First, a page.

A game changer for Israelis — how the Iron Dome anti-missile system is saving lives

by | May 2, 2014 | What’s Happening

Sunday, May 18, 7 pm

Israel has four layers of missile-based interception systems, all of which have been used on a regular basis to try to save Israeli lives from terrorist attacks.

Arrow 3 intercepts threats at long ranges in outer space. Arrow 2 intercepts medium and short-range large ballistic missiles. David’s Sling intercepts shortrange ballistic missiles, large artillery rockets, unmanned air vehicles, cruise missiles and regular military aircraft.

The fourth layer, and the one that has proven to be a game changer in terms of saving lives, is the Iron Dome, which intercepts short-range rockets, artillery rockets and other threats, launched in multiple and simultaneous large salvos.

Gideon Weiss, a retired Lt. Col. in the Israel Defense Forces, and an Israeli who has had family and friends die in missile attacks, will share his personal and emotional experiences of what it’s like to live without, and with, the Iron Dome in place, when he speaks at Regent University Theatre as part of the Simon Family JCC’s Celebrate Israel series. Presented in partnership with the Community Relations Council of the United Jewish Federation of Tidewater, discussion and kosher dessert reception follows the free presentation.

Weiss is an expert when it comes to the Iron Dome—he works for Rafael Advanced Defense Systems, the company that developed and deployed the Iron Dome (and other weapon systems) for the IDF.

Shikma Rubin, chair of the CRC’s Israel committee, spoke with Israelis about the Iron Dome when she helped arrange for Weiss’ visit to Virginia Beach.

“Although the Iron Dome Missile Defense system is not a guarantee for safety, my family and friends feel it allows Israelis to have a sense of stability and security,” Rubin says. “They also have tremendous pride in advanced Israeli technology. With the many threats facing Israel today, the Iron Dome gives the hope for more technology to ease these security challenges.”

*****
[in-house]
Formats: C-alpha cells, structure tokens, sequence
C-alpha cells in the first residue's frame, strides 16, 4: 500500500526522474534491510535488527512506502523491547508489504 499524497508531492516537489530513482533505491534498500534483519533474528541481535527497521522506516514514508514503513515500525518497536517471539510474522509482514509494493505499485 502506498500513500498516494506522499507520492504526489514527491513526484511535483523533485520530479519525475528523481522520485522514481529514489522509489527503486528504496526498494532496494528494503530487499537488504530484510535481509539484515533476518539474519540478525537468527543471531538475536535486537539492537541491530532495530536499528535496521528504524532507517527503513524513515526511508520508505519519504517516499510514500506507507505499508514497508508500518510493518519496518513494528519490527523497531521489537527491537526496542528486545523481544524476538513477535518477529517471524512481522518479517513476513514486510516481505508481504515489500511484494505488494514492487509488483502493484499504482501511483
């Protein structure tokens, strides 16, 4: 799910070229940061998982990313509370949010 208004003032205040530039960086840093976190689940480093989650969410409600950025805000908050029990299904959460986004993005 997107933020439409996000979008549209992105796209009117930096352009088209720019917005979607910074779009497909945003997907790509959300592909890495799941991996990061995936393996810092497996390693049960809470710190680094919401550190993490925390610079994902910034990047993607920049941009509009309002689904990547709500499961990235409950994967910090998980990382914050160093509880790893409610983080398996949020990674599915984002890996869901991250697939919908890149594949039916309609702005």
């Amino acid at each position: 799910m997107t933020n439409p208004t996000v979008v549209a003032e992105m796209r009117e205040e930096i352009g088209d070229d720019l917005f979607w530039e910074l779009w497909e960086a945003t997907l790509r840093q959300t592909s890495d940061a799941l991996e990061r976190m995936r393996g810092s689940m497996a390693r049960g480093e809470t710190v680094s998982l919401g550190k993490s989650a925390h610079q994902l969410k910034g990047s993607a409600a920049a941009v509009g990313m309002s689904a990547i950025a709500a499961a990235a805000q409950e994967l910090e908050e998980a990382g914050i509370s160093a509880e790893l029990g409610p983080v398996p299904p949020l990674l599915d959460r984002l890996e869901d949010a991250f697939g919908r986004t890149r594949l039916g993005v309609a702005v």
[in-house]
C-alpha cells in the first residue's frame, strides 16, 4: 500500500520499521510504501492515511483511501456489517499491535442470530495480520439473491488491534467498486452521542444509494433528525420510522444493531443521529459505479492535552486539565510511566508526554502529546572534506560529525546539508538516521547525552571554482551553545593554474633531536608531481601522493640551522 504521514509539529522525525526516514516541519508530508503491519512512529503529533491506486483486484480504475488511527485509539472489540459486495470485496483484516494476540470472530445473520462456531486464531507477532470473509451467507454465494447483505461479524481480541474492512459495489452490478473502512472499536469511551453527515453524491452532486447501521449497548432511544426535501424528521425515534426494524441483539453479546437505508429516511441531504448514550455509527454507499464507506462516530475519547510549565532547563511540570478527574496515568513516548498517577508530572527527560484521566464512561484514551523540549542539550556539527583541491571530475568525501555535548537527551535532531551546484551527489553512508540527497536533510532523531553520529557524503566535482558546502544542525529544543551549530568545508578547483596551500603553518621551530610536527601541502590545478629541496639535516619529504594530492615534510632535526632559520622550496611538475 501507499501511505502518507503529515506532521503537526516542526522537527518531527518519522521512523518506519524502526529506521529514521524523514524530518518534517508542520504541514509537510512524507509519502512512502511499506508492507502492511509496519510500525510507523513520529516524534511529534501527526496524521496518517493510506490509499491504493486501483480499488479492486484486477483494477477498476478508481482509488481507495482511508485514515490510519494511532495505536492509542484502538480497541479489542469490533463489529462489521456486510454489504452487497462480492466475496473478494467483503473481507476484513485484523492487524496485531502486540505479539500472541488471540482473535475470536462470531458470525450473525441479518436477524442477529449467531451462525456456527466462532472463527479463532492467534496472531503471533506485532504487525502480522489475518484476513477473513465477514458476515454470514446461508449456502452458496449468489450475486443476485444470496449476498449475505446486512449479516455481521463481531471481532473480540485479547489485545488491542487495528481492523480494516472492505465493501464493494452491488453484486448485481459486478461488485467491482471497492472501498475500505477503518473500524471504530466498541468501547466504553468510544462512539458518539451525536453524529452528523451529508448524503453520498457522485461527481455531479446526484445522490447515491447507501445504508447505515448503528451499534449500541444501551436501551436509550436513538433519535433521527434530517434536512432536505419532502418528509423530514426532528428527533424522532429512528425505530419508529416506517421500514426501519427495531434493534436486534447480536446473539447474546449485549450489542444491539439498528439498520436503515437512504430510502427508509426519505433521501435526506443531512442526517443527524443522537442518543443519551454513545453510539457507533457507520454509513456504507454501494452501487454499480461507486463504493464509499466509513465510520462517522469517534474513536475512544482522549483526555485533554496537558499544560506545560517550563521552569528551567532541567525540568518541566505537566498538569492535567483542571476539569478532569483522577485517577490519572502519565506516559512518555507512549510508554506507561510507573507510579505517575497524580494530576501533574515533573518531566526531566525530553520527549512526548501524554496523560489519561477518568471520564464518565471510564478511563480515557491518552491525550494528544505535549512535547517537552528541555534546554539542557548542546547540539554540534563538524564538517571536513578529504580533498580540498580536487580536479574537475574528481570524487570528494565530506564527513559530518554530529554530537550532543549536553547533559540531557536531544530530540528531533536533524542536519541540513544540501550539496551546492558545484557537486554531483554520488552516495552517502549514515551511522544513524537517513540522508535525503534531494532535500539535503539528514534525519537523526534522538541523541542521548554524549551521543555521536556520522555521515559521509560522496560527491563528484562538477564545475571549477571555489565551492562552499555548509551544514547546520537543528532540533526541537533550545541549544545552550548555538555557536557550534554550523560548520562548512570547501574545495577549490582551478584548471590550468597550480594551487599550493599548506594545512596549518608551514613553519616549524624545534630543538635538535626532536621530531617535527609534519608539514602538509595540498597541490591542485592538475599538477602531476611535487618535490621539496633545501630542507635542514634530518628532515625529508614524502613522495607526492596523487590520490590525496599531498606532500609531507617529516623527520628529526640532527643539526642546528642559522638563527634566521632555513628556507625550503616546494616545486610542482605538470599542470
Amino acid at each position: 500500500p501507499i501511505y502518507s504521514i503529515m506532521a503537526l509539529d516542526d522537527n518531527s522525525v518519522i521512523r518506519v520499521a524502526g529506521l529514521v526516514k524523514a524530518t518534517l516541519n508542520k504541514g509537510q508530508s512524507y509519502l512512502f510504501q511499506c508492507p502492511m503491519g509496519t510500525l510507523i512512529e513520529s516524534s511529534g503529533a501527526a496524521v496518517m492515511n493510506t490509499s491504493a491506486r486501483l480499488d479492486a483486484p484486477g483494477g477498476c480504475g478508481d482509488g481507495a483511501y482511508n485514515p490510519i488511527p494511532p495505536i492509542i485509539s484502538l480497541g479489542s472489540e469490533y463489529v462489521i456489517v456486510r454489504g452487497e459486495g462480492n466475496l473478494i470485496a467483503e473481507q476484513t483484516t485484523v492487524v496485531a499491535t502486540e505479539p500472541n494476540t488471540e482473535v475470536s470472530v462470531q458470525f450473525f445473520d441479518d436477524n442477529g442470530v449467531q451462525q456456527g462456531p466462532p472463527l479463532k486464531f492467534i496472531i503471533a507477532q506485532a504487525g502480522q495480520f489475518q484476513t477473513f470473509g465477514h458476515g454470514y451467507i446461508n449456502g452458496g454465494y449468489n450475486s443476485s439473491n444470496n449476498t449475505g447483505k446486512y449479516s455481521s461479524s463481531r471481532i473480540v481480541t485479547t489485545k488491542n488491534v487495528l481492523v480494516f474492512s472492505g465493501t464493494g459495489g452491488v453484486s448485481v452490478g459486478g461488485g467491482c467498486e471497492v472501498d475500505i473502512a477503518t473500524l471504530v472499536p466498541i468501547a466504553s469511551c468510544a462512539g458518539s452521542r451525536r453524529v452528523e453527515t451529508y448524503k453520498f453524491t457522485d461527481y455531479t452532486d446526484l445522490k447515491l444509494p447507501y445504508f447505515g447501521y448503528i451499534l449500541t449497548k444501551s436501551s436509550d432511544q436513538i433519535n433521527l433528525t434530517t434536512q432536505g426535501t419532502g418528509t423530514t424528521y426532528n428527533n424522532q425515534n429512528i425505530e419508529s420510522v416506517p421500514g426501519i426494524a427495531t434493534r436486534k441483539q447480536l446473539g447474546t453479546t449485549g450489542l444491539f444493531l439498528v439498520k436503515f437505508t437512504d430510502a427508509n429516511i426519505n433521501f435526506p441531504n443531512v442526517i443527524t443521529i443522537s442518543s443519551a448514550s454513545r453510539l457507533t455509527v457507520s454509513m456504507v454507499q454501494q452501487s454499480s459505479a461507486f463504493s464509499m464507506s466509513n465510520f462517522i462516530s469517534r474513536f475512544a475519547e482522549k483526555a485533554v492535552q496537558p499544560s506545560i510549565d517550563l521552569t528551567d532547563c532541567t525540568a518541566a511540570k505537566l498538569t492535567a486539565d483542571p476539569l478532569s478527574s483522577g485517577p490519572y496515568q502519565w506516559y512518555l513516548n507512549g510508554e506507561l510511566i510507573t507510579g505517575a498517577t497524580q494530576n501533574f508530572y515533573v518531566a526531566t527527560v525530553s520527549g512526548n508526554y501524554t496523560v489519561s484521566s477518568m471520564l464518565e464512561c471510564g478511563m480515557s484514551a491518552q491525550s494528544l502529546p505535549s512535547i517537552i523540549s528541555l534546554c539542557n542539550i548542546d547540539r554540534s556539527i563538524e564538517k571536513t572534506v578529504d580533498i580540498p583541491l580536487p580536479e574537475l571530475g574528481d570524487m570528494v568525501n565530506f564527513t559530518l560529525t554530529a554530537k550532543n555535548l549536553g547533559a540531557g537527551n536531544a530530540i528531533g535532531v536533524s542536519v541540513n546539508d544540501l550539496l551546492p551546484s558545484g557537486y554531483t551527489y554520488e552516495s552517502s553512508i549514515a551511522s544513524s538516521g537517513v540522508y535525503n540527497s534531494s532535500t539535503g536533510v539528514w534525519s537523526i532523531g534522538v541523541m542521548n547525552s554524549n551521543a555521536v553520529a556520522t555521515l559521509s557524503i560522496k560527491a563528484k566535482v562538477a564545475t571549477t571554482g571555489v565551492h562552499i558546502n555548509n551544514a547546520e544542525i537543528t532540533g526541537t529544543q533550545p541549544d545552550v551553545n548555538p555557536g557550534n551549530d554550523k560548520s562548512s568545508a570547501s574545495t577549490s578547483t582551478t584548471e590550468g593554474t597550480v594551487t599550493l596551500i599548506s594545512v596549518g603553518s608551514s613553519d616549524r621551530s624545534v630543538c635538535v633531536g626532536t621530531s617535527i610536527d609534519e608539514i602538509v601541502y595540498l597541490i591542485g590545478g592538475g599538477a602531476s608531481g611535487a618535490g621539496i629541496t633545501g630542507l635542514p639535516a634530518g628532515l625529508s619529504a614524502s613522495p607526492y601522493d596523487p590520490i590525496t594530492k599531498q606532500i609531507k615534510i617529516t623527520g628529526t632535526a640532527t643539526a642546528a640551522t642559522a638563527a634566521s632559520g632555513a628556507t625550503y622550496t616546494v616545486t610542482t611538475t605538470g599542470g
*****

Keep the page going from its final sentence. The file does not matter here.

Community members who attended the AIPAC Policy Conference earlier this year learned that the Iron Dome’s effectiveness is close to 90%. The system is affordable and can be quickly deployed, and its effectiveness has proven itself in unprecedented ways: civilians can continue functioning during conflicts, damages have been prevented and many lives saved, Israeli leaders have time to think and react without engaging in large scale military operations, meaning not only Israeli lives, but her enemy’s lives have been saved, too. The Iron Dome, experts say, has proven to be a remarkable deterrence.

As effective as the Iron Dome is, however, community leader David Brand says the country, and her allies, must remain vigilant.

“Threats can evolve fast and Israel’s enemies are determined to adapt,” he says. “This requires Israel to stay alert and continue to develop its national-level strategies, as well as its defensive technologies and capabilities. Of course, defeat of Israel’s enemies is not the goal, what we want—what we strive for is maintained peace and security for the only Jewish state in existence.”

Rubin believes Weiss’ presentation is a fitting conclusion to a day that includes an Israel festival at the Simon Family JCC, and is important in gaining a fuller appreciation of Israelis and the Jewish homeland.

“Events such as this, help strengthen the U.S.-Israel relationship as we understand the challenges and threats that Israel faces and the importance of American support on the international front,” Rubin says. “Further, these events allow us to learn more about Israeli innovation and culture, and how we and the rest of the world are benefiting from these technological advances.”

The event is free and open to the community, but reservations are required. RSVP at SimonFamilyJCC.org/IronDome or call 321-2337 by May 15. The Regent University Theatre is located at 1000 Regent University Drive, Virginia Beach.

by Laine Mednick Rutherford